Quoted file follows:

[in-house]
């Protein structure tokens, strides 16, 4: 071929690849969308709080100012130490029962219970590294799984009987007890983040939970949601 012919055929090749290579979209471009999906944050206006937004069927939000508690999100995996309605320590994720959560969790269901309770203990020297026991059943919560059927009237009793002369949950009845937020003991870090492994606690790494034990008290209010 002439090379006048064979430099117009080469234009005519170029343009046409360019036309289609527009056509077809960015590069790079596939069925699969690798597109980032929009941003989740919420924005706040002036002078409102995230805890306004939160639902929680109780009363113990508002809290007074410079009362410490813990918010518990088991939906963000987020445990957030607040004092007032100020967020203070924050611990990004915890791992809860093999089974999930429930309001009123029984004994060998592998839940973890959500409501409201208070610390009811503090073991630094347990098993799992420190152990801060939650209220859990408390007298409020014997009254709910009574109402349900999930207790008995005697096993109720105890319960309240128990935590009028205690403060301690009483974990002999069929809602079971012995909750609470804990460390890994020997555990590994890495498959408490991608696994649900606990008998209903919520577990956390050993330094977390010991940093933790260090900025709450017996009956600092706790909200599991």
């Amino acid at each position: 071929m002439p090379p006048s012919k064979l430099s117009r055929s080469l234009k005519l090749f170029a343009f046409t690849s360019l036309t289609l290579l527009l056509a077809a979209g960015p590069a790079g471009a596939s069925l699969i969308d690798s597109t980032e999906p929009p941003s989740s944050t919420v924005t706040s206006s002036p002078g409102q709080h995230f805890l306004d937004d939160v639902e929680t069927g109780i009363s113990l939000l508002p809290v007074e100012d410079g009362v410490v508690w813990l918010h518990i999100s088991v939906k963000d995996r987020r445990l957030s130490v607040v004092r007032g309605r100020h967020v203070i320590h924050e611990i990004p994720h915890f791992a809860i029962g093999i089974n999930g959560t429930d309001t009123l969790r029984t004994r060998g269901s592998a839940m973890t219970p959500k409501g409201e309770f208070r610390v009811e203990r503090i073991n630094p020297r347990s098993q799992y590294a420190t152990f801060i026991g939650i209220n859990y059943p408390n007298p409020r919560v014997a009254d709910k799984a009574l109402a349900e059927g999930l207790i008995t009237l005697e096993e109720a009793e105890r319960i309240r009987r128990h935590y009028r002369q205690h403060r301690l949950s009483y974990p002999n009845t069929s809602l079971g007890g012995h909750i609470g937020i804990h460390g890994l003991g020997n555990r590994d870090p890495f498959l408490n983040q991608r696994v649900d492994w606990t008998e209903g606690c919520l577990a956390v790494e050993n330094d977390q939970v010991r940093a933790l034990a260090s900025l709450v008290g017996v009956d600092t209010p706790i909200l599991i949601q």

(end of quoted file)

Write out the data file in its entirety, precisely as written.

[in-house]
């Protein structure tokens, strides 16, 4: 071929690849969308709080100012130490029962219970590294799984009987007890983040939970949601 012919055929090749290579979209471009999906944050206006937004069927939000508690999100995996309605320590994720959560969790269901309770203990020297026991059943919560059927009237009793002369949950009845937020003991870090492994606690790494034990008290209010 002439090379006048064979430099117009080469234009005519170029343009046409360019036309289609527009056509077809960015590069790079596939069925699969690798597109980032929009941003989740919420924005706040002036002078409102995230805890306004939160639902929680109780009363113990508002809290007074410079009362410490813990918010518990088991939906963000987020445990957030607040004092007032100020967020203070924050611990990004915890791992809860093999089974999930429930309001009123029984004994060998592998839940973890959500409501409201208070610390009811503090073991630094347990098993799992420190152990801060939650209220859990408390007298409020014997009254709910009574109402349900999930207790008995005697096993109720105890319960309240128990935590009028205690403060301690009483974990002999069929809602079971012995909750609470804990460390890994020997555990590994890495498959408490991608696994649900606990008998209903919520577990956390050993330094977390010991940093933790260090900025709450017996009956600092706790909200599991």
């Amino acid at each position: 071929m002439p090379p006048s012919k064979l430099s117009r055929s080469l234009k005519l090749f170029a343009f046409t690849s360019l036309t289609l290579l527009l056509a077809a979209g960015p590069a790079g471009a596939s069925l699969i969308d690798s597109t980032e999906p929009p941003s989740s944050t919420v924005t706040s206006s002036p002078g409102q709080h995230f805890l306004d937004d939160v639902e929680t069927g109780i009363s113990l939000l508002p809290v007074e100012d410079g009362v410490v508690w813990l918010h518990i999100s088991v939906k963000d995996r987020r445990l957030s130490v607040v004092r007032g309605r100020h967020v203070i320590h924050e611990i990004p994720h915890f791992a809860i029962g093999i089974n999930g959560t429930d309001t009123l969790r029984t004994r060998g269901s592998a839940m973890t219970p959500k409501g409201e309770f208070r610390v009811e203990r503090i073991n630094p020297r347990s098993q799992y590294a420190t152990f801060i026991g939650i209220n859990y059943p408390n007298p409020r919560v014997a009254d709910k799984a009574l109402a349900e059927g999930l207790i008995t009237l005697e096993e109720a009793e105890r319960i309240r009987r128990h935590y009028r002369q205690h403060r301690l949950s009483y974990p002999n009845t069929s809602l079971g007890g012995h909750i609470g937020i804990h460390g890994l003991g020997n555990r590994d870090p890495f498959l408490n983040q991608r696994v649900d492994w606990t008998e209903g606690c919520l577990a956390v790494e050993n330094d977390q939970v010991r940093a933790l034990a260090s900025l709450v008290g017996v009956d600092t209010p706790i909200l599991i949601q």